The bearing block is very important, and in my area I've heard that elk kneecaps work incredibly. <br> <br>I did mention lubrication in step 6. You can use animal or plant oil, soap, or you can use the grease on either side of your nose and in your hair. <br> <br>I agree, the bottom point of my spindle was a bit sharp in the beginning, but I do that because it helps if the depression is small, otherwise it slips out. It usually gets rounded by the first drill. If not, you may be using the wrong wood. <br> <br>Like you said, it's not the most practical way of starting a fire, but it is good to know. It is incredible watching a pro do it.
what a long spindle. is there a reason to have the spindle a certain length, or ist just personal preference? i tried this early summer, and for me it was holding the bow level that was the most difficult. the bowstring kept creeping up the spindle, causing it to fly of all the time.
Yeah, like tim_n said, it doesn't matter too much. I like longer ones because it takes longer for them to burn down, and they do burn down. Also, if the bowstring is creeping up the spindle, try to point the tip of the bow down. Keep your bowing arm straight.
Spindle length doesn't matter too much. The longer spindle means you've got further for the bow string to wander. When you're not very experienced this does help, but similarly if it's too long it can be more difficult to manage (as you mentioned) <br> <br>I use a variety of different spindles at different lengths. <br> <br>I've seen someone do this with a very tiny set - the spindle only being an inch or so long. I've seen giant sets used by two people to move the bow and one to bear down on the block.
Good instructible, but I have to ask, are you seriously starting a fire barefoot? It doesn't have to be shoes, but some protection, even if it's just a towel, is better than none.
Easier barefoot to grip it. Also, you're not going to have something that suddenly bursts into flames, you get a tiny ember. <br> <br>I'd be more worried about him slipping off the baseboard and slicing his foot with the paracord/bow. <br> <br>I tend to use walking boots for the same sort of reason. Walking boots have good grip and offer a bit more protection.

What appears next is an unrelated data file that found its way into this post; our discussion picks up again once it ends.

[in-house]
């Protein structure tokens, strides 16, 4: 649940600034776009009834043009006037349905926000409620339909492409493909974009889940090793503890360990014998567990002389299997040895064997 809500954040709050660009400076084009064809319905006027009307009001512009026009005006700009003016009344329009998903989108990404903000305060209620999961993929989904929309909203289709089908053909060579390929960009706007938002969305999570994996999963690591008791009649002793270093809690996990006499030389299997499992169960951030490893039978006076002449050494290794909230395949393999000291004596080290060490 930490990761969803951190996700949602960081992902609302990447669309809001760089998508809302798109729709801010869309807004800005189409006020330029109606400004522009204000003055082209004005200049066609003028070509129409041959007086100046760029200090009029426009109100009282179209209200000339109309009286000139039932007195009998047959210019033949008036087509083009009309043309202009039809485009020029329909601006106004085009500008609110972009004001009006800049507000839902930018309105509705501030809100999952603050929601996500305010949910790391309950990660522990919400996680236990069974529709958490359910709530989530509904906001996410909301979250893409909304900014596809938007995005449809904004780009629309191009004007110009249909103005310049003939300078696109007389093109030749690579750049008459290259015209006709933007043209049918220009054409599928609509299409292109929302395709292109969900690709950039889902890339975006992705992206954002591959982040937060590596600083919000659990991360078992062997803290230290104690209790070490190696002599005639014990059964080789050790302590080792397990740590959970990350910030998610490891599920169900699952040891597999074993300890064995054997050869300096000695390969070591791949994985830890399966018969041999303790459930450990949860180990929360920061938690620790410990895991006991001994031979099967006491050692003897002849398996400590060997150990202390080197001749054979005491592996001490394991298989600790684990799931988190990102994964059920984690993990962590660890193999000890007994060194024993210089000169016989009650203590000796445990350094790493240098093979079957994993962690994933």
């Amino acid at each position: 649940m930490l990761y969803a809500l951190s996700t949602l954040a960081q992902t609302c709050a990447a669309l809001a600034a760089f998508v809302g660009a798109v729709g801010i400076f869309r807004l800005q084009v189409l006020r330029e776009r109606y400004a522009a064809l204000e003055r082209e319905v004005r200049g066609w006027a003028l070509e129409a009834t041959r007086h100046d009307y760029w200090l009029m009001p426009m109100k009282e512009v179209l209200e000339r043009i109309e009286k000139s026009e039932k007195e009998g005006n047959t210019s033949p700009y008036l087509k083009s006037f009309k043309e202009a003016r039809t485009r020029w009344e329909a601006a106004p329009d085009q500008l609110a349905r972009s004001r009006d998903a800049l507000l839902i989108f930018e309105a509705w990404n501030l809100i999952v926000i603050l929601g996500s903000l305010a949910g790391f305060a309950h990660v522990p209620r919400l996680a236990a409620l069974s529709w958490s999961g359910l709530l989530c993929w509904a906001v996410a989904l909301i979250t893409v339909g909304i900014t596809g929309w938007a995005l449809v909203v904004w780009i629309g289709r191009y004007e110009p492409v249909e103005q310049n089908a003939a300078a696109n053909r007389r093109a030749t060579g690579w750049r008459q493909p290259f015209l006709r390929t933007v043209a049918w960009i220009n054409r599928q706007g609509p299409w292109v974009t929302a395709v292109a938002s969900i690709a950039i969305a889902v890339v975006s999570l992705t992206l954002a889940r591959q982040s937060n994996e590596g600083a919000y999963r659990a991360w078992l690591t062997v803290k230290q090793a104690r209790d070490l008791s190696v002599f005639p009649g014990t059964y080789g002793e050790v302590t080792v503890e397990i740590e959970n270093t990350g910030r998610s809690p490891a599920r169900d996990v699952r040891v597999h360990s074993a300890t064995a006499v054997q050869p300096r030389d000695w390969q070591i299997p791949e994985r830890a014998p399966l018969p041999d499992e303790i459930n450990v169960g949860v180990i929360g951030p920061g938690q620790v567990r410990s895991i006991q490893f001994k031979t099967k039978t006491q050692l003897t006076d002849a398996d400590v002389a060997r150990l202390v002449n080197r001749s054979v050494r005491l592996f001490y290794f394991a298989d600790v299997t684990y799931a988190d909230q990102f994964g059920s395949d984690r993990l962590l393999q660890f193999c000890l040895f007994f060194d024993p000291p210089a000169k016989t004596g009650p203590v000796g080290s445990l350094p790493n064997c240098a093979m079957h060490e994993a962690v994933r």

Haven't tried it myself, but I'd imagine, as long as your foot stayed a few inches away from the friction (heat), you'd be fine. (And barefoot your foot's less likely to slip or move.) <br> <br>The only problem might be splinters, so if you don't have callouses on the ball of your foot [I go barefoot every chance I get and would probably be fine], get a smooth board, rub that bit smooth on something rough, or put a bit of cloth under the ball of your foot. <br> <br>It's not as if you're going to get any kind of flame coming out of there (although it would make it much easier if it would! :)
I'm impressed. Lots of detail though and perhaps a video would move the learning process along faster. Thanks and you have my vote; that's really back to basics and explains why the &quot;fire keeper&quot; was valuable in building our cultures.
Nice survival instructable. Maybe some shoes next time though? :) cheers <br>
Thanks. The reason I prefer not to wear shoes is that it helps me get a grip on the fireboard. If I wear shoes, it tends to slip around. But, to each his own. If you prefer to wear shoes, then go ahead. Cheers!
I have been starting fires with bow and drill for over 20 years, and still much prefer a bare foot on the fire board. As the OP points out, it makes a big difference in your &quot;grip&quot; on the fire board. A good grip on the fire board will give you more confidence in increasing pressure and using the full stroke of your bow which will increase your odds of success. <br> <br>I learned this skill from Larry Dean Olsen's book, Outdoor Survival Skills. My copy is at least 25 years old. I believe it is still in print. Great book! <br> <br>Great instructable!
Great instructable! I've understood the theory of doing this for a long time, but with the details here (specs on the bow setup, cutting the notch under the coal, proper positioning and bracing) this is the first time I feel like I could just go out and do it and expect some form of success. Thanks! :)
Sweet, glad I could help.
Nice, logical, well-doc'd 'structable ! thanks.. <br>BTW, the time to look for the dry wood is while you're hiking .. not after you've settled-down in camp .. and once you've found the necessary items, keep them in your ruck-eeee !! <br> <br>While at it, why not take a few wads of weightless Clothes-Drier lint !! <br>Makes great kindling with zero burden .. <br>
Awesome, thanks for the suggestions. I'll definitely keep that in mind next time I'm in the backwoods.
Great Instructable. Really nice explanations.
Good job!!! Always wanted to try that :)